Airbyte is a fantastic tool that’s recently been making waves in the data engineering community. It’s an open-source tool for running ELT (extract, load and transform) processes. It’s a great replacement for expensive software such as Fivetran, and could save your company thousands each month.
From here on, I’m going to assume you have a working knowledge of how Airbyte is structured and how you would use it in a production environment.
Airbyte is great, however, as it stands currently, Airbyte doesn’t have first class support for cron-style scheduling for connection syncs. This is coming very soon, but it’s not quite ready, and my company runs an older version of Airbyte, with no need to upgrade yet.
When it comes to scheduling currently, there are a few options, like having your sync run every minute, hour, day, etc., but if you want anything more specific, or if you want to orchestrate your syncs yourself, it’s not possible from within the UI, which is how most users will interact with Airbyte for the most part.
But fear not! Not only does Airbyte expose a great UI for managing your ELT processes, but it also exposes a HTTP REST API that allows you to use POST requests to trigger connections from an outside source.
The full API documentation is here, but if you read on, I’ll show you how you can use Crontab and Python to run your syncs on your own schedule. Of course, you’re welcome to use whatever tools and languages you like for this.
⚙️ Connecting to the API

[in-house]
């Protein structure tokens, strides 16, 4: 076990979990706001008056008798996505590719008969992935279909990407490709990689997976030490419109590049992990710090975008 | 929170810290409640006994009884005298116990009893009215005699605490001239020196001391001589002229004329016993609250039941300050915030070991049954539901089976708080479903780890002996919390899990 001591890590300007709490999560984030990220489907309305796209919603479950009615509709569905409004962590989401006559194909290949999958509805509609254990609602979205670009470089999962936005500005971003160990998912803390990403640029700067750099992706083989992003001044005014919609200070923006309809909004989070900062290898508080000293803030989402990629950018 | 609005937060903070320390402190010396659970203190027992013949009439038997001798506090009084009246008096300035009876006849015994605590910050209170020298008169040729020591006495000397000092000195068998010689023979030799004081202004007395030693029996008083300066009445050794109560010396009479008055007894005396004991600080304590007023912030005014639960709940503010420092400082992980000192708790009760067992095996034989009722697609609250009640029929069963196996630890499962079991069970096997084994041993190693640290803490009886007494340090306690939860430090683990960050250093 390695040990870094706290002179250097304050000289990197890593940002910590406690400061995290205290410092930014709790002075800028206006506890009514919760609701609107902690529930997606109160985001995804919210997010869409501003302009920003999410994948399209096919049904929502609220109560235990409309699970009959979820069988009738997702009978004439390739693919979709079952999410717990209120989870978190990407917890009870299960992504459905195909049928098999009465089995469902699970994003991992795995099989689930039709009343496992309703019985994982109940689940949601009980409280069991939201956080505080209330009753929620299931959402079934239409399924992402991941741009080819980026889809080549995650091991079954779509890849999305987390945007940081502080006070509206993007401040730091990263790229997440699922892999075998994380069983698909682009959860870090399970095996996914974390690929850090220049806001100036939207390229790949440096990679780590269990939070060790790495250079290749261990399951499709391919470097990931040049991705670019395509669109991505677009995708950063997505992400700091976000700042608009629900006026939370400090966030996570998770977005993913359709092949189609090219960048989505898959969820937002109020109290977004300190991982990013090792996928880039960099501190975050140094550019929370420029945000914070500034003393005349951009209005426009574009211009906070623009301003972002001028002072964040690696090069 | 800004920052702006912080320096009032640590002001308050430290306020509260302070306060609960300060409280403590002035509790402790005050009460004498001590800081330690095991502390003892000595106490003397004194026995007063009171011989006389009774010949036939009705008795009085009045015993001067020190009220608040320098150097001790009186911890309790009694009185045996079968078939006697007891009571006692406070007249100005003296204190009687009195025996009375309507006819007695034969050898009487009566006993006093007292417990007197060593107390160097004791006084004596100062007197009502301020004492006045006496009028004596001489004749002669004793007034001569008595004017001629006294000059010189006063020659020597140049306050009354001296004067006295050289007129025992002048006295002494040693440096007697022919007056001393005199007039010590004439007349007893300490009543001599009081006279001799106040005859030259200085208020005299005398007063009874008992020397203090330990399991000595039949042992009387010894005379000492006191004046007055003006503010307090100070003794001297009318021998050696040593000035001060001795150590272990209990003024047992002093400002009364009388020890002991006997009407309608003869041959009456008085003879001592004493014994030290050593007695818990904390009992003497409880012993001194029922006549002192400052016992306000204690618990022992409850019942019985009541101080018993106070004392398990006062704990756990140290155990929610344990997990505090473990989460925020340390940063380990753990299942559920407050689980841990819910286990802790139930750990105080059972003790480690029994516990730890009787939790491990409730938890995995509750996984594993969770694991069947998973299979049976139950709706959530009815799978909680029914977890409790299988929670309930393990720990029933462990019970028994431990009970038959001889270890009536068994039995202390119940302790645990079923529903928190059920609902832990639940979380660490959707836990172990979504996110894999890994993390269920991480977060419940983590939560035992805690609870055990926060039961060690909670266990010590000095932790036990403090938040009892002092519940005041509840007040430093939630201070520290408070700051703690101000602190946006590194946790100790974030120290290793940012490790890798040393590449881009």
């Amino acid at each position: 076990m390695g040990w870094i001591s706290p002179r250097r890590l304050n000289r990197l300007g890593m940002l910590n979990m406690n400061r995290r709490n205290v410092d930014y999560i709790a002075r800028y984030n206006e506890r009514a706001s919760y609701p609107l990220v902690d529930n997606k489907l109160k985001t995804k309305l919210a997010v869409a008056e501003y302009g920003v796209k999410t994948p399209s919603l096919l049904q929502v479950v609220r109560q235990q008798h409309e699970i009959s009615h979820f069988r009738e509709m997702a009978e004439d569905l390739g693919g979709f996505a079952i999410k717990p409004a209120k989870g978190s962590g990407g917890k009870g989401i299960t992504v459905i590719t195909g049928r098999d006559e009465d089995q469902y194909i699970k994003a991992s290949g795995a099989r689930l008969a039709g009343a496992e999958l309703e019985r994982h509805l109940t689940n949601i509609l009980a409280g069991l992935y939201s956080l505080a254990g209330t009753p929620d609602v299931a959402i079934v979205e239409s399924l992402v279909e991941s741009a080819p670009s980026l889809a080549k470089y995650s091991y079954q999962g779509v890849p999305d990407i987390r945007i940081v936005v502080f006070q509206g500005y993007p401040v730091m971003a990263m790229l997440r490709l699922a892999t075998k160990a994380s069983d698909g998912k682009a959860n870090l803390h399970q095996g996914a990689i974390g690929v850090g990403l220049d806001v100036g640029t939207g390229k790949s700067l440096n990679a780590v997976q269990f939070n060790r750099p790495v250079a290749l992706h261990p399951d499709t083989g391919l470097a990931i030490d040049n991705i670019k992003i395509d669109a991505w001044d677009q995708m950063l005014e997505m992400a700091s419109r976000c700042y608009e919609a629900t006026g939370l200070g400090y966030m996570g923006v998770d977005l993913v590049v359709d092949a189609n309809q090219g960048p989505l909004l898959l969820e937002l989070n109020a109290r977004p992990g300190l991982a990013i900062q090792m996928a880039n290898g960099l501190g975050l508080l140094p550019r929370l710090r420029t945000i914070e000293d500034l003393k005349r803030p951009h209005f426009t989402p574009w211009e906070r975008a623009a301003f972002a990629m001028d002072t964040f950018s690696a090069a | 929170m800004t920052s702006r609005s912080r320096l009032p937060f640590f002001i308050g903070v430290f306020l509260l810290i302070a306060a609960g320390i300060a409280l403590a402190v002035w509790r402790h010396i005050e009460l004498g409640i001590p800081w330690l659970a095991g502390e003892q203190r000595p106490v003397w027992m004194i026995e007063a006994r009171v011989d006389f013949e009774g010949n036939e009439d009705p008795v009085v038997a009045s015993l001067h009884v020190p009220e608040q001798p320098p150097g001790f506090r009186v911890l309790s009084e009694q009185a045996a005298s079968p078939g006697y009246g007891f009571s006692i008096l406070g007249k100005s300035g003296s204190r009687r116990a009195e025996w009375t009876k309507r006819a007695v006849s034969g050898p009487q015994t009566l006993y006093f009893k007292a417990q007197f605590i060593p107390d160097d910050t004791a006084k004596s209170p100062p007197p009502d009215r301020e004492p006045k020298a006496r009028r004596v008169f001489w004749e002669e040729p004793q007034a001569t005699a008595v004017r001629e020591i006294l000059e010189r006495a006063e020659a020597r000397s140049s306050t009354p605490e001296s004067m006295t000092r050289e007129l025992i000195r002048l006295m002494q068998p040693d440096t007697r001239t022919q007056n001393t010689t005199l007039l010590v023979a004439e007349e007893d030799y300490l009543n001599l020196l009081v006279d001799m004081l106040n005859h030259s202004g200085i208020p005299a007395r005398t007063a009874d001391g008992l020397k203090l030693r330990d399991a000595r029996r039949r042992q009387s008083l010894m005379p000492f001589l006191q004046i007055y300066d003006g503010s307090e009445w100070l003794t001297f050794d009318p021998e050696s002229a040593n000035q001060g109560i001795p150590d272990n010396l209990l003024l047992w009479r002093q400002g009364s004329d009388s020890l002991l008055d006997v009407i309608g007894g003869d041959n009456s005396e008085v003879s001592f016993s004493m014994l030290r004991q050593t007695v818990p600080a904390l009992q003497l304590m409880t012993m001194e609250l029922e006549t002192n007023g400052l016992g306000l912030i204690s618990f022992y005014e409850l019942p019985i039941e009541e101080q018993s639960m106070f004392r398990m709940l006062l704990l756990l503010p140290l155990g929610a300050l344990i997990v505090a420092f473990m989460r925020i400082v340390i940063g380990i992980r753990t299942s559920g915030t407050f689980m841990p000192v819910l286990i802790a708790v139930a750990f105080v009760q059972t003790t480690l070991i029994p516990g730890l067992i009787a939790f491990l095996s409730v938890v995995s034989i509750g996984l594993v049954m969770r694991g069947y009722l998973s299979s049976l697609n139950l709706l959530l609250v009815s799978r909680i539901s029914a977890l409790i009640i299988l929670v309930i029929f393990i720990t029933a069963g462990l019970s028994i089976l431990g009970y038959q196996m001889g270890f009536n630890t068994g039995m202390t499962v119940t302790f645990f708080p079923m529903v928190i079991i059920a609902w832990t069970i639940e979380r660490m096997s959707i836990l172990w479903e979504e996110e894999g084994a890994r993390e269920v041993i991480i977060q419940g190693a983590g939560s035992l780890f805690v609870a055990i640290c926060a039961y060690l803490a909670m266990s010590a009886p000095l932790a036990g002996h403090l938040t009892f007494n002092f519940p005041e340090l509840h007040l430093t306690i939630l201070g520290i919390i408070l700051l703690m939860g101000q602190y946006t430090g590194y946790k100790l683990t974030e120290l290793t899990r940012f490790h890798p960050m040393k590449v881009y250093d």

All of the endpoints that Airbyte exposes are POST endpoints, which makes it very easy to interact with. Since Airbyte is containerised, I’m going to assume that you’re using all the default ports that Airbyte ships with and that you’re going to be running your Python script on the same machine.
The following code is very simple and will use the API to trigger every enabled connection simultaneously, but it should give you reasonable familiarity with the endpoints you’ll need to hit.
If you’re using Python, you’ll need to make sure you have the
requests module installed, and then start by writing a function to get the Airbyte workspaces associated with your installation:
Each workspace in Airbyte will have a number of sources, a number of destinations and a number of connections that determine the flow of data from source to destination. In order to trigger a sync, we first have to get a list of the connections for each workspace, and then trigger each one individually. We can do that with the following two functions:
Then, all we have to do is wrap this up into a neat little package, which leaves the whole program looking like this:
And that’s it for the Python side of things. All that’s left is to schedule this script to run!
🕒 Scheduling Your Airbyte Syncs
Once again, you can use whatever you like for this, but I like using Crontab because it’s easy and quick. It would be just as viable to adjust the above script to use the Python
schedule package and run it in the background at all times.
If you decide you just want to use Crontab, make sure it’s installed on your machine. I like to use Crontab.guru to make sure I’m going to get the schedule I want. I’m not going to give a full tutorial here, but if you wanted to run your Airbyte syncs between 6am and 6pm on the hour, you’d insert the following line into your Crontab using the
crontab -e command:
00 6-18 * * * python3 force_airbyte_sync.py
Save your Crontab, and make sure it’s inserted correctly with
crontab -l. Then sit back, relax and enjoy spending 50% less on your ELT process!
I hope this post has been useful to at least some of you! If you’ve got any questions feel free to comment on this post or email me at email@example.com. I love to chat about data and all things engineering, so why not start a conversation!
Alternatively, why not read about my Python package for managing QIF files?
That’s it for now. Keep an eye out for the next one! 👀